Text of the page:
by Frank Cagle
Late last summer, before congressional elections, a law was passed to build a fence along the Mexican border. I told you at the time it was a farce, because no money was appropriated to build it, and that President Bush had no intention of doing so. It was a pre-election stunt that didn't fool anybody.
It is the kind of cynical action that has destroyed Congress' and the president's credibility on border security. It's why no one believes the current â“comprehensiveâ” immigration bill will lead to increased border security. Bush and Sen. Lindsey Graham have observed that opponents of the bill are un-American and bigots. They also declare over and over it is not amnesty for 12 million illegal immigrants because the path to citizenship requires several arduous steps, including a fine.
What they don't talk about is that all illegals will, overnight, get documentation in the form of a temporary visa that makes them legal. If it's not amnesty to make 12 million illegals legal overnight, then what is it?
I live in a farming community and have lived around migrant Mexican workers for more than a decade. I have seen river bottom land in Cocke, Grainger and Jefferson County that used to produce $400 an acre in corn be turned into vegetable crops, like tomatoes, that can generate up to $20,000 an acreâ"if you catch the market and the weather doesn't kill you.
The availability of Mexican labor has created and expanded a new farm economy in East Tennessee. As these workers have moved to town they have become the backbone of area construction firms, landscapers and the food service industry.
I have seen with my own eyes the economic benefits of this labor on our community, and one assumes it has been the same in Georgia carpet mills, Iowa packing houses and Alabama cotton fields.
What we have to ask ourselves is what kind of country we want to be and whether we are trading short term economic gain for long term social upheaval.
The idea that opposition to the immigration bill means the alternative is deporting 12 million people is a false choice. What concerns most of us is making all the illegals legal before the border is secure. That is an invitation for a wave of new illegal immigration.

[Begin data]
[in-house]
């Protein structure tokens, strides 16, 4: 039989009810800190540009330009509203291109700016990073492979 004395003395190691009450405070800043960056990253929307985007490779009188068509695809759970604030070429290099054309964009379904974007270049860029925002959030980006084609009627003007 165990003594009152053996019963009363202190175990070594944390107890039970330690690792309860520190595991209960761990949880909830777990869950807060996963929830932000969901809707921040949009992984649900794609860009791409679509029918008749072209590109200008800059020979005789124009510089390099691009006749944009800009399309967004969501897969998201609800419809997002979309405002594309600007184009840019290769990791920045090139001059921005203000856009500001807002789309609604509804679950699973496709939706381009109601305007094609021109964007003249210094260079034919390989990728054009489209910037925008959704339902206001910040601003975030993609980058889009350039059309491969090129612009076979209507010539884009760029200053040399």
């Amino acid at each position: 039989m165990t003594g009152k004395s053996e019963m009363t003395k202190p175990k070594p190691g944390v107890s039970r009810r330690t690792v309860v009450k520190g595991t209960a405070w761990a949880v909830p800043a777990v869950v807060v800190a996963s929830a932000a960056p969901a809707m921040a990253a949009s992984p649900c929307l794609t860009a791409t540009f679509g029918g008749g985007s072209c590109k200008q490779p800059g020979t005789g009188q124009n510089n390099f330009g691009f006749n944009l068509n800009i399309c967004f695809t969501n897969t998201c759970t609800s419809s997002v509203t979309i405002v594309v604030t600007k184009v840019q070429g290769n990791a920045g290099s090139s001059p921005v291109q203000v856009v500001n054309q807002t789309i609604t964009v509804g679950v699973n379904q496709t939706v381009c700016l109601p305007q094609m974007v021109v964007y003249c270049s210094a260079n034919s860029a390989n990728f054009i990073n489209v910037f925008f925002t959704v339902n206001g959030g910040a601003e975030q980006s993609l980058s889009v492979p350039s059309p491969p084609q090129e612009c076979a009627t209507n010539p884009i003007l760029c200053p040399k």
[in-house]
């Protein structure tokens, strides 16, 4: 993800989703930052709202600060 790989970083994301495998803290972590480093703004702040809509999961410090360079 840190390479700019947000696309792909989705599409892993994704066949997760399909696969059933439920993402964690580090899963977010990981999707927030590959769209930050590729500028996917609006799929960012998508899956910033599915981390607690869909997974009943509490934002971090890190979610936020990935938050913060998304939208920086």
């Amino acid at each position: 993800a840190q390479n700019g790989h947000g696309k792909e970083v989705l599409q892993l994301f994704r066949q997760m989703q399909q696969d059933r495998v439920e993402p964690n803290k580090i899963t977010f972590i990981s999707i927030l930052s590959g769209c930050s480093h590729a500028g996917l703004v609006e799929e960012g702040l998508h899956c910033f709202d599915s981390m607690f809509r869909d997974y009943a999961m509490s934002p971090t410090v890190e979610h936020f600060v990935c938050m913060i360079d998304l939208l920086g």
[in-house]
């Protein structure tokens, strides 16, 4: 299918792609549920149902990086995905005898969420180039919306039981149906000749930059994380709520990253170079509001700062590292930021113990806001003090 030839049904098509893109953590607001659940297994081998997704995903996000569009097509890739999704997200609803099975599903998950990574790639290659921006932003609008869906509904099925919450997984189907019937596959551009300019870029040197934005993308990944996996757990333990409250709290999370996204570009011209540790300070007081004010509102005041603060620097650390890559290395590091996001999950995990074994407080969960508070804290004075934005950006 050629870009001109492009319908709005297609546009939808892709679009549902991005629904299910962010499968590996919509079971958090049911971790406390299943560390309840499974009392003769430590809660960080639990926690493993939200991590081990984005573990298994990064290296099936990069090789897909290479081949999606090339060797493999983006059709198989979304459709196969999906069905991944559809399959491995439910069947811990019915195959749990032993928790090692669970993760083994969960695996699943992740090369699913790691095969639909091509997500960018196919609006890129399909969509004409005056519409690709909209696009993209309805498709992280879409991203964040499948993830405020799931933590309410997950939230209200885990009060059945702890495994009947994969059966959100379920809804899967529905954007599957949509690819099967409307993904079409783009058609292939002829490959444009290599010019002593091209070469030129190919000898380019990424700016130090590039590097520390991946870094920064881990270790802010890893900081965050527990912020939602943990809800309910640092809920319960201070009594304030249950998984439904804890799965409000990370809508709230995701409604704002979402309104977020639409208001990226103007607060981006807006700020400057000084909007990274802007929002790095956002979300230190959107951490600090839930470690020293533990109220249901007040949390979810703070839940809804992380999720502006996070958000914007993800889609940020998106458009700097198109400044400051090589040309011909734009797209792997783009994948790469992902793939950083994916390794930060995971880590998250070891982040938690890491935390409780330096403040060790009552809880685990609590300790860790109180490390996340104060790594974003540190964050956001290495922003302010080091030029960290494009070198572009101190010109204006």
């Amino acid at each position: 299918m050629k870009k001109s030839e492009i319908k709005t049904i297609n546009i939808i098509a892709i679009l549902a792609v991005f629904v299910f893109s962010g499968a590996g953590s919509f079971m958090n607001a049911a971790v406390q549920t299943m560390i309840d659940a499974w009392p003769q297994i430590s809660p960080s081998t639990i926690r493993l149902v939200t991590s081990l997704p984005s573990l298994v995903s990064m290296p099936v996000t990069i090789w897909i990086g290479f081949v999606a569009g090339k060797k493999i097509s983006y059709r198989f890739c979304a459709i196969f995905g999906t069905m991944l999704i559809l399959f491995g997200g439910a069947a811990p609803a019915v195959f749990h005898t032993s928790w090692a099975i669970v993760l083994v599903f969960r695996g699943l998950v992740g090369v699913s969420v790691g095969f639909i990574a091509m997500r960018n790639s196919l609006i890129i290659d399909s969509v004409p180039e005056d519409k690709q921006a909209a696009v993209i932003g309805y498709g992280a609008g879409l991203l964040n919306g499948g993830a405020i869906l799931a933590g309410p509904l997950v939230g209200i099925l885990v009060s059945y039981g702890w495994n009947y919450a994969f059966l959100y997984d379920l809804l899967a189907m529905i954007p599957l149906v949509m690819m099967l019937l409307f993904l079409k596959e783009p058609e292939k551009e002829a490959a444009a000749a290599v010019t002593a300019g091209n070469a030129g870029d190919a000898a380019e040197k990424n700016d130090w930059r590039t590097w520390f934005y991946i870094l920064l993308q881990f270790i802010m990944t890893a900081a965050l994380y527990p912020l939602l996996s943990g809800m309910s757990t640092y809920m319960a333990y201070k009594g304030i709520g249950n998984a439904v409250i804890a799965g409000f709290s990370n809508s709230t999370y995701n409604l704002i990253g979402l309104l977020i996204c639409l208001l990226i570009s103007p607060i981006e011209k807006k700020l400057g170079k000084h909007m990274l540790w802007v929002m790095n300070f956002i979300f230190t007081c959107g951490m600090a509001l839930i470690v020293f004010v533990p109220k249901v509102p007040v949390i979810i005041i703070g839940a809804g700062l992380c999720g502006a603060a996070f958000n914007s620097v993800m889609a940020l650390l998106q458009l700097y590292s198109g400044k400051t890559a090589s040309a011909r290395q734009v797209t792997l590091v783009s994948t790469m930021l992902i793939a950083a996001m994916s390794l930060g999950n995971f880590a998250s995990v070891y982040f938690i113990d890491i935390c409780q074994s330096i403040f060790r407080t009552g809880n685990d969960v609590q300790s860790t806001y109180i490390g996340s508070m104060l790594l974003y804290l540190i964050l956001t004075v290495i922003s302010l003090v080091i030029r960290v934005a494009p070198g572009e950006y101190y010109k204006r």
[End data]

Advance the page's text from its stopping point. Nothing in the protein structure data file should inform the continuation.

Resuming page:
We also doubt the ability of the Bush administration to properly manage a massive influx of 12 million people into the immigration system. Given the management of Katrina, the war in Iraq and the operation of VA hospitals what gives anyone any confidence in the government to manage this looming fiasco?
Get control of the border. Then we'll talk about what to do with those already here. They didn't get here overnight, and there is no need to remove them or make them legal overnight. It will be a long process involving workplace enforcement, deportation of criminals and working on a path to citizenship.
Putting these people ahead of the line of legal immigrants (which the government seems to have trouble handling already) is just not fair.
There is also the issue of what an illegal workforce is doing to wages. I will grant you it was hard for farmers to find tomato pickers without Mexican workers. But Americans have been willing and able to do construction jobs, work in carpet mills and in the meat packing industry.
Big business loves illegal immigration. If you are illegal you don't complain if your wages get shorted. If the workplace isn't safe, you don't go complaining to the government. If the packing plant is nasty, you don't tell the FDA.
The Southern Poverty Law Center, hardly a front for conservative causes, has documented abuses within the legal guest worker program. Of the 121,000 â“guest workersâ” brought to this country in 2005, they found hundreds of cases of workers being cheated on their wages, held in captivity, living in squalid conditions and not receiving medical treatment for on-the-job injuries.
Democratic Congressman Charles Rangel, a leader of the Black Caucus, is quoted in the report as saying: â“This guest worker program is the closest thing I've ever seen to slavery.â” Is Rangel a bigot? The guest worker program is a return to Colonial America and indentured servitude.
Pass a realistic bill to control the border, and then we can talk.
CORRECTION: Last week I made the point that just because Riverside Tavern owes the city $85,000 in rent you could not assume it is 1 percent of one year and thus it grosses $8.5 million a year. I suggested it might be for two years. The city says the rent has accumulated over a six-year period. Because various expenses are deducted before arriving at the â“gross,â” no conclusion can be drawn from the $85,000 as to the actual yearly gross of the restaurant. The owners owe $5 million on the building.
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